Too much asynchronous communication can also result in people simply not knowing what they need to know. When everything is an email, you (a) don’t really ever know your team and (b) don’t know what you simply don’t know. If Employee A has a synchronous conversation with Employee B about a project, but absent Employee C is never told asynchronously, important information quickly begins to fall through the cracks.


Both of these issues for your employees lead to diminished employee experiences, which inevitably translate to a bad customer experience. When your employees aren’t able to function well, for whatever reason, it’s just a given that your customers’ experiences begin faltering as well. Remember, EX + CX = CS, and whenever there’s an instance of bad EX, it negatively impacts the entire equation.


Additionally, poor asynchronous employee-to-customer communication management can further diminish CX, with poor management leading to issues like long wait times for customers or unresolved complaints.


The Ugly

Unfortunately, beyond the potential “bad”s that you can entirely avoid with a little careful planning, asynchronous communication does have some simple “uglies” that can’t be avoided. Asynchronous communication, just like hybrid work, won’t work for every employee.


Some have a difficult time connecting to colleagues over a screen, not knowing when or if they’ll get a response if it’s not immediate. Some have a difficult time working and moving a project forward when they don’t have those instantaneous responses to questions or comments.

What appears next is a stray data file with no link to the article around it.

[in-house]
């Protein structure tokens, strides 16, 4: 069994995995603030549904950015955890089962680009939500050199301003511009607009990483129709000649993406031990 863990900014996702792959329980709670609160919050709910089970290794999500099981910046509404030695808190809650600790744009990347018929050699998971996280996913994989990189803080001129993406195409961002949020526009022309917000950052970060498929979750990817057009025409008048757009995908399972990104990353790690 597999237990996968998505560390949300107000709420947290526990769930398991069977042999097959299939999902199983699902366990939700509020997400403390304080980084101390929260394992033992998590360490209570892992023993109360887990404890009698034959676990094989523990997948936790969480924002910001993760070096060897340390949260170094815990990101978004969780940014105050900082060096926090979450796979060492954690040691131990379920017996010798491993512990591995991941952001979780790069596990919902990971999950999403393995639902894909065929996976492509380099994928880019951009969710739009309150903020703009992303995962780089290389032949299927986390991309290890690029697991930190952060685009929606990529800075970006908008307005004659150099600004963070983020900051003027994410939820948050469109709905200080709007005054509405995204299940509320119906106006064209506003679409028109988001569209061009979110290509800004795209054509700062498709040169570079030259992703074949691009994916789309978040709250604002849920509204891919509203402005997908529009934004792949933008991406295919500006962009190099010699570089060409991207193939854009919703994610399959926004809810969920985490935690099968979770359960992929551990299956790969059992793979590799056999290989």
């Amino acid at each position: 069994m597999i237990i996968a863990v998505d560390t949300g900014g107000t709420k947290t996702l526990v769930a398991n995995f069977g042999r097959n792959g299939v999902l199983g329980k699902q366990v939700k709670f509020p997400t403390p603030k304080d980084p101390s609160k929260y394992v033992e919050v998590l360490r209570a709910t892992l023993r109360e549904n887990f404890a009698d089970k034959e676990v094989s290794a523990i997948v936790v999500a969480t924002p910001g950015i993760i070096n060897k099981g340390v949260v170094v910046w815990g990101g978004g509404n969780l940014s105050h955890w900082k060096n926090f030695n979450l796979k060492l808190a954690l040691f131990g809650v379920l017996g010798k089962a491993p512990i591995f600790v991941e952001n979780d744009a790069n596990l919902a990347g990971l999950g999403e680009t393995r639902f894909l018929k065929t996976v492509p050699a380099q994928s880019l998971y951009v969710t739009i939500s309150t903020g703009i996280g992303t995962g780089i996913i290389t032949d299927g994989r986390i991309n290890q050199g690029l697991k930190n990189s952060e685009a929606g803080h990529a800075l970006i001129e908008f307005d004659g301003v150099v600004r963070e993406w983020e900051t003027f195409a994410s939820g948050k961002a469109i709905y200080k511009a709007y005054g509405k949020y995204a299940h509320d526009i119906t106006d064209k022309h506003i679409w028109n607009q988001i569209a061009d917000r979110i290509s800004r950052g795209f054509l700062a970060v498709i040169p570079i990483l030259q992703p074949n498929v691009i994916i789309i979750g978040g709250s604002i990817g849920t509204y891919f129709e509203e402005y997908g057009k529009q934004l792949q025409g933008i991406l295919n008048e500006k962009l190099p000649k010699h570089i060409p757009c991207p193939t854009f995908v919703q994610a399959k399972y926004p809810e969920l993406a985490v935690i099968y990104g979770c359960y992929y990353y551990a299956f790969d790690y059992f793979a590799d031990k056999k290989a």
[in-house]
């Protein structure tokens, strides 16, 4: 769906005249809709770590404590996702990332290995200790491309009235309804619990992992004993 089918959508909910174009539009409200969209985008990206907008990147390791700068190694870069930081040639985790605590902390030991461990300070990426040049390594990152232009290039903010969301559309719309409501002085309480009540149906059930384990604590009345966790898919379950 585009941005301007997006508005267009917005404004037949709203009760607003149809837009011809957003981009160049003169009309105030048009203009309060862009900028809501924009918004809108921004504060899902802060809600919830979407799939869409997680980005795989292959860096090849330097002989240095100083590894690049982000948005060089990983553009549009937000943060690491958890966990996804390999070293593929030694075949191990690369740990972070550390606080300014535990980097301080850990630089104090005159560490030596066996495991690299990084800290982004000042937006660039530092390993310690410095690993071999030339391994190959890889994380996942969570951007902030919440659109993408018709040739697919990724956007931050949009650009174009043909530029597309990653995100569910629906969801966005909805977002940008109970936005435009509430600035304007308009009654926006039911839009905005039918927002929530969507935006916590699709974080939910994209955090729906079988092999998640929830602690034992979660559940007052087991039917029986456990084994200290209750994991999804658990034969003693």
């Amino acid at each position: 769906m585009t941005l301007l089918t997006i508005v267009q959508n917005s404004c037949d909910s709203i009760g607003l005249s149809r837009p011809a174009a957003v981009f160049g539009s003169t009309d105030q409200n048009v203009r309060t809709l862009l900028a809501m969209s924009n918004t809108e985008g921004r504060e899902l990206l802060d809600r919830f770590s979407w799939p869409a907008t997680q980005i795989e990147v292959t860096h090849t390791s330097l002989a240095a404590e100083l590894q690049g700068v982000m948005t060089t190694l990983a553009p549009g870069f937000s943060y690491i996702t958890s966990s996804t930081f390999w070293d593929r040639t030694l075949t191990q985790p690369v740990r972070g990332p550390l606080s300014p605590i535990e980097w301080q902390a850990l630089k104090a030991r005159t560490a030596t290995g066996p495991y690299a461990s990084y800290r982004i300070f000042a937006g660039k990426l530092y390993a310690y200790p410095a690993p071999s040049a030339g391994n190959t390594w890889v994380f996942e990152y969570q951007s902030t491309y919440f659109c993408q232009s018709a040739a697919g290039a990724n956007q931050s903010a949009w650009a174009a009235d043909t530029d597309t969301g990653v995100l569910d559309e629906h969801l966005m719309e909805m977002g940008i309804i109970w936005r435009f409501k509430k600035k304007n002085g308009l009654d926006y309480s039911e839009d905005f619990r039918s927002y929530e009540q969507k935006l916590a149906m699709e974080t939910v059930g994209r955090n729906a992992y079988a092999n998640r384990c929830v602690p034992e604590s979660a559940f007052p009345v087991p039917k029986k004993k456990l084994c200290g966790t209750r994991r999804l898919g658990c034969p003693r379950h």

Every employee and every company is different, so when you’re making a decision about your organization’s asynchronous/synchronous communication ratio, keep that in mind.


The Answer?

So how can your team take advantage of all the good that comes with asynchronous communication while avoiding both the bad and the ugly?


One place to start is simply balance. Try to balance your asynchronous and synchronous communication. Offer both, but don’t force unnecessary synchronous communication on your team members. Capture synchronous communication and then share it asynchronously with the entire team, or take things a step further with newer asynchronous video options, like Weet, which allows you to record your screen and/or face and share a link inviting people to interact when and if they’re available.


Additionally, take a look at your so-called asynchronous communication tools (like Slack) and really think about whether or not they’re truly asynchronous. Is communication truly asynchronous if you’re constantly getting pings and notifications?


If these tools make focused work difficult for your team members, it might be a good idea to encourage turning those notifications off, as well as logging out while working on big projects. One study from Slack found that its users were actively using the platform for approximately 90 minutes per day on average — 90 minutes that they likely could’ve spent doing something else.


Encourage any asynchronous communication that does occur to be precise, transparent, and specific. Tammy Bjelland from Workplaceless recommends defining expectations for communication using written agreements like a communication charter, and building commitment to asynchronous work at all levels of the organization.